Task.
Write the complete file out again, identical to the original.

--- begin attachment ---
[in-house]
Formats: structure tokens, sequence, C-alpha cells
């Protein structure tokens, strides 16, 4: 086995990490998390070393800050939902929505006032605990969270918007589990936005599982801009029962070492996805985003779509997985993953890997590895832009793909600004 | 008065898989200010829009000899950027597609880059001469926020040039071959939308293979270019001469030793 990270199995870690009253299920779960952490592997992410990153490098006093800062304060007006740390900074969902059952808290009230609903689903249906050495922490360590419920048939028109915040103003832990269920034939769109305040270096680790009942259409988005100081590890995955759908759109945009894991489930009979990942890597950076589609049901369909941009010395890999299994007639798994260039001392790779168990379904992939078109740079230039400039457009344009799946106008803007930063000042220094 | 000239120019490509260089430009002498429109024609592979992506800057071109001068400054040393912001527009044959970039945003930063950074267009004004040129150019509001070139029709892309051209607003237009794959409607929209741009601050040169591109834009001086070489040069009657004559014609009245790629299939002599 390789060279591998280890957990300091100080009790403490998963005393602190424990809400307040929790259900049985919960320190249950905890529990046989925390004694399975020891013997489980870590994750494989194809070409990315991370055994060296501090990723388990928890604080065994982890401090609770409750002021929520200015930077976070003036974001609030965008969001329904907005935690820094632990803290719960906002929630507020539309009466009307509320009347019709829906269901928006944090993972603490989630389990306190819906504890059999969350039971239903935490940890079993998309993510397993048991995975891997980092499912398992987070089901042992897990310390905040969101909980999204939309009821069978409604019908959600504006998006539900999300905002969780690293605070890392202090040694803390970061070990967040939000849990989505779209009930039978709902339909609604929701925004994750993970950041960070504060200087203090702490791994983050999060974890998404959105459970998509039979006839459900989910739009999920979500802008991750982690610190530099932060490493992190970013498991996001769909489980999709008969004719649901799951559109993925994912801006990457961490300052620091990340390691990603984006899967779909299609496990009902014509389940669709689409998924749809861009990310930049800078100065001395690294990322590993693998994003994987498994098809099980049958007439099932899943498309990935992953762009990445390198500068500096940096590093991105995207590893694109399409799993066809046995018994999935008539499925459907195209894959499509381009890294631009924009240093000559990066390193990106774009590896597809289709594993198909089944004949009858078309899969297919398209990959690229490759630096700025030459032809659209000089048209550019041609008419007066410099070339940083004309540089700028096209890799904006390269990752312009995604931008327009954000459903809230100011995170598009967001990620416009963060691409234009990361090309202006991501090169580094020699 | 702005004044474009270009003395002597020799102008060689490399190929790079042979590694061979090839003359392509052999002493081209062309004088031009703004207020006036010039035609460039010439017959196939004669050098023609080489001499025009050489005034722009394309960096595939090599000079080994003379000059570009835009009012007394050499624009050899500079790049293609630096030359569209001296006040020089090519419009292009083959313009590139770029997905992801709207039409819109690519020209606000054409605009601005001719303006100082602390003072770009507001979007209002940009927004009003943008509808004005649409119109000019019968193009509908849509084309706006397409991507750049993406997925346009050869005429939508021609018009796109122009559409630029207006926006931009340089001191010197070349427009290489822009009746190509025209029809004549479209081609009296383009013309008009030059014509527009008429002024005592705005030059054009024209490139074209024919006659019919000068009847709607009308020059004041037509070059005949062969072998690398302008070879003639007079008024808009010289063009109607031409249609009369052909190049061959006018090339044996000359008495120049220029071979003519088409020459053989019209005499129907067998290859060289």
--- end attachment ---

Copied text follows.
[in-house]
Formats: structure tokens, sequence, C-alpha cells
């Protein structure tokens, strides 16, 4: 086995990490998390070393800050939902929505006032605990969270918007589990936005599982801009029962070492996805985003779509997985993953890997590895832009793909600004 | 008065898989200010829009000899950027597609880059001469926020040039071959939308293979270019001469030793 990270199995870690009253299920779960952490592997992410990153490098006093800062304060007006740390900074969902059952808290009230609903689903249906050495922490360590419920048939028109915040103003832990269920034939769109305040270096680790009942259409988005100081590890995955759908759109945009894991489930009979990942890597950076589609049901369909941009010395890999299994007639798994260039001392790779168990379904992939078109740079230039400039457009344009799946106008803007930063000042220094 | 000239120019490509260089430009002498429109024609592979992506800057071109001068400054040393912001527009044959970039945003930063950074267009004004040129150019509001070139029709892309051209607003237009794959409607929209741009601050040169591109834009001086070489040069009657004559014609009245790629299939002599 390789060279591998280890957990300091100080009790403490998963005393602190424990809400307040929790259900049985919960320190249950905890529990046989925390004694399975020891013997489980870590994750494989194809070409990315991370055994060296501090990723388990928890604080065994982890401090609770409750002021929520200015930077976070003036974001609030965008969001329904907005935690820094632990803290719960906002929630507020539309009466009307509320009347019709829906269901928006944090993972603490989630389990306190819906504890059999969350039971239903935490940890079993998309993510397993048991995975891997980092499912398992987070089901042992897990310390905040969101909980999204939309009821069978409604019908959600504006998006539900999300905002969780690293605070890392202090040694803390970061070990967040939000849990989505779209009930039978709902339909609604929701925004994750993970950041960070504060200087203090702490791994983050999060974890998404959105459970998509039979006839459900989910739009999920979500802008991750982690610190530099932060490493992190970013498991996001769909489980999709008969004719649901799951559109993925994912801006990457961490300052620091990340390691990603984006899967779909299609496990009902014509389940669709689409998924749809861009990310930049800078100065001395690294990322590993693998994003994987498994098809099980049958007439099932899943498309990935992953762009990445390198500068500096940096590093991105995207590893694109399409799993066809046995018994999935008539499925459907195209894959499509381009890294631009924009240093000559990066390193990106774009590896597809289709594993198909089944004949009858078309899969297919398209990959690229490759630096700025030459032809659209000089048209550019041609008419007066410099070339940083004309540089700028096209890799904006390269990752312009995604931008327009954000459903809230100011995170598009967001990620416009963060691409234009990361090309202006991501090169580094020699 | 702005004044474009270009003395002597020799102008060689490399190929790079042979590694061979090839003359392509052999002493081209062309004088031009703004207020006036010039035609460039010439017959196939004669050098023609080489001499025009050489005034722009394309960096595939090599000079080994003379000059570009835009009012007394050499624009050899500079790049293609630096030359569209001296006040020089090519419009292009083959313009590139770029997905992801709207039409819109690519020209606000054409605009601005001719303006100082602390003072770009507001979007209002940009927004009003943008509808004005649409119109000019019968193009509908849509084309706006397409991507750049993406997925346009050869005429939508021609018009796109122009559409630029207006926006931009340089001191010197070349427009290489822009009746190509025209029809004549479209081609009296383009013309008009030059014509527009008429002024005592705005030059054009024209490139074209024919006659019919000068009847709607009308020059004041037509070059005949062969072998690398302008070879003639007079008024808009010289063009109607031409249609009369052909190049061959006018090339044996000359008495120049220029071979003519088409020459053989019209005499129907067998290859060289």